- Who will be responsible for collecting data needed during the rebranding process? This may be the same person responsible for project management on your side, but it may also be someone else, especially if you have a very technical product or service. Pro Tip: You will be your agency’s favorite client if you package and send notes and feedback in one cohesive, organized document. Seriously, they will send you a birthday card every year!
- What is your budget? A rebrand takes a lot of resources, both in time and, yes, hard cost. Knowing your budget up front helps your branding agency and internal team understand what parameters they need to consider when looking at contracts and scope.
2. Know Your Product or Service
Again, this step may sound basic, but it is vital that you know your product and services before moving forward. A thorough understanding of your business and key competitors enables a productive research phase built on strong data. Much of this information should have already been created when you developed your business plan or yearly investor reports, but an extra look will help you make sure you didn’t miss anything.
Plan on coming to your first marketing meeting with the following ready:
- Who you are (background, founder's story, etc.)
- What you are seeing (marketplace, product evolution, etc.)
- Facts and details about your products and services AND what makes them stand out from your competitors
- List of competitors
- Sales data, including past revenue and future goals (like performance metrics—in other words, how do you know that you have had a successful brand launch?)
- Who you think your current consumers are
3. Research Your Audience and Competitors
This research step is where you begin to get into the meat of your rebrand. However, it can also be the most frustrating step for team members as it takes time before they can “see” any progress. Remember, research sets the foundation and direction of a rebrand, so it is vital to the project’s success. Here are a few factors you should consider:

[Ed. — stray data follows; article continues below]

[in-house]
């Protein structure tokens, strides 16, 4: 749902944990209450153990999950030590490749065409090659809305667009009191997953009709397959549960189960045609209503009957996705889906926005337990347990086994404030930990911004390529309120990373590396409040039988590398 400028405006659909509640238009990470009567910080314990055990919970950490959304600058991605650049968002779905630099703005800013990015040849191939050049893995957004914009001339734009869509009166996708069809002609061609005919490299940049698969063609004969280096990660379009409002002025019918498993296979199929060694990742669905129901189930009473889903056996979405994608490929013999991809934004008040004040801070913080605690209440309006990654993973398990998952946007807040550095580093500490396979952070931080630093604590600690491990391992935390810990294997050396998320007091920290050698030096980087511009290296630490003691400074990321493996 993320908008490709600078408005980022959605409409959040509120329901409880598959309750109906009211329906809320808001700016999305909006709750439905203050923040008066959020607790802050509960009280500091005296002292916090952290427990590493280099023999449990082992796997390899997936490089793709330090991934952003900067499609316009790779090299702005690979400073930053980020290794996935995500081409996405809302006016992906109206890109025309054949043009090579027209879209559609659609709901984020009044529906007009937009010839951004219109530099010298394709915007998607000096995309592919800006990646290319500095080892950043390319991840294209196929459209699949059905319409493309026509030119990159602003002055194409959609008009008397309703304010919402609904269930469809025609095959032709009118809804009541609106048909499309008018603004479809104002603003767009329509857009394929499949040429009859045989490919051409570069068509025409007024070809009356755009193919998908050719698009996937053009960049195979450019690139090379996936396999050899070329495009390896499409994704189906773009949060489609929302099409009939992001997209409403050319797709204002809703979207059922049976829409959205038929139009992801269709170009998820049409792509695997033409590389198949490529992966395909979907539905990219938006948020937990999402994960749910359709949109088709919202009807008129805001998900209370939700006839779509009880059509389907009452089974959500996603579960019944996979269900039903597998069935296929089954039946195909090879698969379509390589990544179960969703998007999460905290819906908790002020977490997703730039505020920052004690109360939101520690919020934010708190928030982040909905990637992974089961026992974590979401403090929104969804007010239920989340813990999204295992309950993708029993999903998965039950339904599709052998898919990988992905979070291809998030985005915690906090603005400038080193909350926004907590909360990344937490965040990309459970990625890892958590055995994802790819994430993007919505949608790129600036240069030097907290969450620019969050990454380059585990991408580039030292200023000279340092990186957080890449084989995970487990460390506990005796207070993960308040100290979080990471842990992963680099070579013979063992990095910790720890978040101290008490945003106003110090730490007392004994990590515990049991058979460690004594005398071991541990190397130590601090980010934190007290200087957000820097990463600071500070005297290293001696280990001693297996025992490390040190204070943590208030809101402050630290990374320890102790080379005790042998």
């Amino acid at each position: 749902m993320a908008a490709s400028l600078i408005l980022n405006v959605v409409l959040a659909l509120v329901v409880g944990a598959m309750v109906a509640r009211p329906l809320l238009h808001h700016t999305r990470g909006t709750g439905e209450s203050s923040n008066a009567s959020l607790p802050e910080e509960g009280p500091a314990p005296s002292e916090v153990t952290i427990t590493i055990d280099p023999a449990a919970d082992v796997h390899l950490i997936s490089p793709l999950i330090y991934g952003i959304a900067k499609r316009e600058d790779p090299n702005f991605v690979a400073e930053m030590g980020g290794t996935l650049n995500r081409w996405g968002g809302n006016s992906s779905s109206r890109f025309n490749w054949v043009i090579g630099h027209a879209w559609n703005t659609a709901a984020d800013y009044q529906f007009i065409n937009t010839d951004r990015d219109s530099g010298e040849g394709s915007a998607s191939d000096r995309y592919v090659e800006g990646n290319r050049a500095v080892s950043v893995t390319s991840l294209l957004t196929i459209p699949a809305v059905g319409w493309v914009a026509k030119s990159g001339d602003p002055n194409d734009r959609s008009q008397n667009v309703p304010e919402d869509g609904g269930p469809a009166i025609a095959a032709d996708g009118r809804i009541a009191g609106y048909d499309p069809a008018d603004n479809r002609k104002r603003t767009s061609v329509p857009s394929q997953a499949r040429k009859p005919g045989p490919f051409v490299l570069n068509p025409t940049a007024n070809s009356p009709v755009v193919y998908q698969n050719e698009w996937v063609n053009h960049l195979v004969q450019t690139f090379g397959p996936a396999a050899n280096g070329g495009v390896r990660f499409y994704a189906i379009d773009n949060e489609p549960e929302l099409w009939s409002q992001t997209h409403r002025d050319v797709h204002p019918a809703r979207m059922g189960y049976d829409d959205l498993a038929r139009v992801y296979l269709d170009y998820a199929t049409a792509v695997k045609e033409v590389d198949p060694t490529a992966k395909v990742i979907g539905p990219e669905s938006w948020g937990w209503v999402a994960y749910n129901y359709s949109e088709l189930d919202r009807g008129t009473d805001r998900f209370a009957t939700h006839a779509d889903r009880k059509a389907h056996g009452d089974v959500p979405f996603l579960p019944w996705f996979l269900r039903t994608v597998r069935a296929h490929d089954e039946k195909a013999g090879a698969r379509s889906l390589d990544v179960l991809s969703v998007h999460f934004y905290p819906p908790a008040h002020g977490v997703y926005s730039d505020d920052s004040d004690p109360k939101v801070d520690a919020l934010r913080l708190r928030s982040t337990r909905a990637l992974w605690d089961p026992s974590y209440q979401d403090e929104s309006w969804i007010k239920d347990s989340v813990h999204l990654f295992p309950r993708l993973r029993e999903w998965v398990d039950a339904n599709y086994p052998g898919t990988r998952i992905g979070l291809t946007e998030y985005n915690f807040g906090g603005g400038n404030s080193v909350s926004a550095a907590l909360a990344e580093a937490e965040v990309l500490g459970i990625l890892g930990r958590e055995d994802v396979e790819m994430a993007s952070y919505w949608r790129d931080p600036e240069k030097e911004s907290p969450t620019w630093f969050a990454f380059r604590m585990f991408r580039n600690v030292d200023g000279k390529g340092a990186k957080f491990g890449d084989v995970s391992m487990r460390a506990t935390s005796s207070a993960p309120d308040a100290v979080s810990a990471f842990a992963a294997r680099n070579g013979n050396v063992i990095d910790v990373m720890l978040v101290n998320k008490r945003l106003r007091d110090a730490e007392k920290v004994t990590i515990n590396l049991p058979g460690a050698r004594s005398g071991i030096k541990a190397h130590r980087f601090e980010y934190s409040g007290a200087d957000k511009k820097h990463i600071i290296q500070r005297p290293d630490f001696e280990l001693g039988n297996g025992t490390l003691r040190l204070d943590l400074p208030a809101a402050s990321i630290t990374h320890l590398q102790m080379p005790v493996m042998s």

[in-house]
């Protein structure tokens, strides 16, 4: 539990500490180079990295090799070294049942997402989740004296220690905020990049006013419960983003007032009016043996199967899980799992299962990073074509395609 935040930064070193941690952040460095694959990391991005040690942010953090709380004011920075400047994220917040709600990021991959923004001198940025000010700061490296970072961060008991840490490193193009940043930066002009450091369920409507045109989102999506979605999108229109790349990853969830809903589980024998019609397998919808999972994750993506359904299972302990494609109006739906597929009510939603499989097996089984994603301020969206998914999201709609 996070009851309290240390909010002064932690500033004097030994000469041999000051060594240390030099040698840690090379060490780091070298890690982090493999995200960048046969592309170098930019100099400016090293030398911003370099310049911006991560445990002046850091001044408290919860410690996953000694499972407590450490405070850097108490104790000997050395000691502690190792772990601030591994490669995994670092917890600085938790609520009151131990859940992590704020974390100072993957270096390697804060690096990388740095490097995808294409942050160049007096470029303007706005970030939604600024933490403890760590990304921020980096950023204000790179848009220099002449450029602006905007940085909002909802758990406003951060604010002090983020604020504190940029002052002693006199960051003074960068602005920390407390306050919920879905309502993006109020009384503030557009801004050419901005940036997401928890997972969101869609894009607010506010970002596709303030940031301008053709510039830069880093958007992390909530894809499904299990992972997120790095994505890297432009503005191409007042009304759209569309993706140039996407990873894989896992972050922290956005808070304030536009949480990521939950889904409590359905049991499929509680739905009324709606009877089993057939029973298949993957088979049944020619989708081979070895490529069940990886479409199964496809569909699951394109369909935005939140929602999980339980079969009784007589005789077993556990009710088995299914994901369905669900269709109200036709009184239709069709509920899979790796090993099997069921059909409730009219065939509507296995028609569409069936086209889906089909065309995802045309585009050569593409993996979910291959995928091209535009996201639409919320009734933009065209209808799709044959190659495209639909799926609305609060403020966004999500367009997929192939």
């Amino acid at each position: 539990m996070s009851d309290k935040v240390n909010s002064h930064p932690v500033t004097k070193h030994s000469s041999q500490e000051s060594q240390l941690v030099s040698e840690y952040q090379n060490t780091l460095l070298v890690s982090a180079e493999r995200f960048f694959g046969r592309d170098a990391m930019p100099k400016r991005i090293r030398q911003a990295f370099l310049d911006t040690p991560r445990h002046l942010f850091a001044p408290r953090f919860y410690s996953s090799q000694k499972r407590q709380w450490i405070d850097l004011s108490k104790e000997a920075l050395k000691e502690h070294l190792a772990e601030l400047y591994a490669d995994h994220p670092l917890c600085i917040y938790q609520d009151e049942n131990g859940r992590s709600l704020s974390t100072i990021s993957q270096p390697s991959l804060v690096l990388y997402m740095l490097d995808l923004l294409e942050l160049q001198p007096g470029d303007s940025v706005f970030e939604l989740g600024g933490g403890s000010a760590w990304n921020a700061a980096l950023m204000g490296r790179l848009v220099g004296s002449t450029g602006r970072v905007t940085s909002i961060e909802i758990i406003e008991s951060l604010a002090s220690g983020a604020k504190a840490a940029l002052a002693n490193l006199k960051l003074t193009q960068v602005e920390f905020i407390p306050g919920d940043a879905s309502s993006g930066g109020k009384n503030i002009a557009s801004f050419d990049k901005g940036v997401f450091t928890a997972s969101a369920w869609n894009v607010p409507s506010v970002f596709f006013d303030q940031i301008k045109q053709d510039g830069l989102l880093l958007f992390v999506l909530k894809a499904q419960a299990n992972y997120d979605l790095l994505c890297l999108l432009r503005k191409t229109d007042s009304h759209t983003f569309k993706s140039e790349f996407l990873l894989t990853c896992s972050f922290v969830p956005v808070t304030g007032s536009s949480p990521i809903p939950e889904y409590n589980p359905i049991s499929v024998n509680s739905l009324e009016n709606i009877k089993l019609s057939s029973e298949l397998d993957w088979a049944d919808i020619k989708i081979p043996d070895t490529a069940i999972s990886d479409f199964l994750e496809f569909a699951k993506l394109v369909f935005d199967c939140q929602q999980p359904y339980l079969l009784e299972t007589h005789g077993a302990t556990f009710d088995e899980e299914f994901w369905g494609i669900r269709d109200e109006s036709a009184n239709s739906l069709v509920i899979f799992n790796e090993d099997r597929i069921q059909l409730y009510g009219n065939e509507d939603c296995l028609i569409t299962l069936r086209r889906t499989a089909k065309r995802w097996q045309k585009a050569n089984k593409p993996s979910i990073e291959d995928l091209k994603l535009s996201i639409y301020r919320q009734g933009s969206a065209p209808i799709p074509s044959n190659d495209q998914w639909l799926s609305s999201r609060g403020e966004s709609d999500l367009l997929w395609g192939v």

- Your audience personas (determine whether these are the same or different from your current audience)
- A list of key competitors, including their products or services offered and what sets each competitor apart
- Any pertinent consumer research reports (for instance, are you going after Gen Z? If so, what relevant data is out there already that pertains to your product and their buying habits?)
- Any website or digital analytics that are beneficial to know concerning key buying trends, average sales, and any current site user flow patterns
4. Determine Your Brand Archetype and Your Voice and Tone
Now that you know the marketplace and your products, your audience, and their habits, it's time to find how you fit within the brand archetypes in your space. You may find a gap that your company can fill, or you may find an archetype that’s shared by others but uncover a sub-archetype that can help distinguish you. Determining your archetype can help you craft your brand essence, voice, and tone. The essential items you should identify in this phase include:
- Brand archetype
- Brand attributes
- Vision and mission
- Voice and tone
5. Determine Your New Name (if necessary)
Not every rebrand will require a new name. If you decide that a new name is warranted, then the new name should coincide with the research that has been done up to this phase, including your decisions on brand archetype and voice and tone. You never want your name to be out of step with where your company is heading.
If you’re looking for an example of a company that chose a new name along with a new logo during a rebranding, look no further than Spero Financial. You can see how their new name aligns with their brand identity here:
Once you settle on a new name and start a trademark application with a reputable attorney (Insider tip: Never waste time, money, and resources by launching into the next phase if your name is going to be held up in a trademark dispute), you are then ready to create your brand’s new visual identity.
6. Create Your Visual Identity
You are finally at the step where the magic happens, where pen meets paper (or mouse meets Adobe in most cases) and the visual creation takes place.
The previous steps should all serve as a guide for determining the visual identity. For instance, the founder may want to have a pink dog as her logo and brand colors, but if her audience is primarily male and the brand archetype is an “outlaw,” this direction may not be best. Be sure everyone understands the findings from the steps prior when reviewing a visual identity.